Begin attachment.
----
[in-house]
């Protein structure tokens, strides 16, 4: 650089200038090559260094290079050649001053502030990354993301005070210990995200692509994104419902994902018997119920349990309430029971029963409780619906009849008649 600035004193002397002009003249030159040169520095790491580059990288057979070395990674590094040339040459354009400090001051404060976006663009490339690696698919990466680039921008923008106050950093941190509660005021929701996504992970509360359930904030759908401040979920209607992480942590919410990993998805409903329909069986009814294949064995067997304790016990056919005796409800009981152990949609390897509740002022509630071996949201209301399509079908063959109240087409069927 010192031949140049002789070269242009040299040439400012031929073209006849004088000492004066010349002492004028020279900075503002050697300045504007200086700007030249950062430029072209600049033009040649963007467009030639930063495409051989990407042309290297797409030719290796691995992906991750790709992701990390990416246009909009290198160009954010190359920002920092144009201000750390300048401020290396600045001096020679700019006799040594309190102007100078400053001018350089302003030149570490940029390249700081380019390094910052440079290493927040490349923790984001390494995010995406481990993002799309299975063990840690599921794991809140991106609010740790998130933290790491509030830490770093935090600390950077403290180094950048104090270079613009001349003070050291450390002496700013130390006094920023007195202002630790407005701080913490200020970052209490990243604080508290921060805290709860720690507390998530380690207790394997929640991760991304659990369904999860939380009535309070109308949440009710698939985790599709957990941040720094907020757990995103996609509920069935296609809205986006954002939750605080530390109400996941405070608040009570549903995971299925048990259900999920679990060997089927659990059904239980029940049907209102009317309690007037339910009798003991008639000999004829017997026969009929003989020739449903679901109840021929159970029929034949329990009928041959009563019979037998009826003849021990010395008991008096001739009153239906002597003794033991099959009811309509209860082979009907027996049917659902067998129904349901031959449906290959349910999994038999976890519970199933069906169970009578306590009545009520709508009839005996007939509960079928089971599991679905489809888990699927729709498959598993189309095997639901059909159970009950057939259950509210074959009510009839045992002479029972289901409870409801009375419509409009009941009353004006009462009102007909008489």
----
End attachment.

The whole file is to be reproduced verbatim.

[in-house]
């Protein structure tokens, strides 16, 4: 650089200038090559260094290079050649001053502030990354993301005070210990995200692509994104419902994902018997119920349990309430029971029963409780619906009849008649 600035004193002397002009003249030159040169520095790491580059990288057979070395990674590094040339040459354009400090001051404060976006663009490339690696698919990466680039921008923008106050950093941190509660005021929701996504992970509360359930904030759908401040979920209607992480942590919410990993998805409903329909069986009814294949064995067997304790016990056919005796409800009981152990949609390897509740002022509630071996949201209301399509079908063959109240087409069927 010192031949140049002789070269242009040299040439400012031929073209006849004088000492004066010349002492004028020279900075503002050697300045504007200086700007030249950062430029072209600049033009040649963007467009030639930063495409051989990407042309290297797409030719290796691995992906991750790709992701990390990416246009909009290198160009954010190359920002920092144009201000750390300048401020290396600045001096020679700019006799040594309190102007100078400053001018350089302003030149570490940029390249700081380019390094910052440079290493927040490349923790984001390494995010995406481990993002799309299975063990840690599921794991809140991106609010740790998130933290790491509030830490770093935090600390950077403290180094950048104090270079613009001349003070050291450390002496700013130390006094920023007195202002630790407005701080913490200020970052209490990243604080508290921060805290709860720690507390998530380690207790394997929640991760991304659990369904999860939380009535309070109308949440009710698939985790599709957990941040720094907020757990995103996609509920069935296609809205986006954002939750605080530390109400996941405070608040009570549903995971299925048990259900999920679990060997089927659990059904239980029940049907209102009317309690007037339910009798003991008639000999004829017997026969009929003989020739449903679901109840021929159970029929034949329990009928041959009563019979037998009826003849021990010395008991008096001739009153239906002597003794033991099959009811309509209860082979009907027996049917659902067998129904349901031959449906290959349910999994038999976890519970199933069906169970009578306590009545009520709508009839005996007939509960079928089971599991679905489809888990699927729709498959598993189309095997639901059909159970009950057939259950509210074959009510009839045992002479029972289901409870409801009375419509409009009941009353004006009462009102007909008489």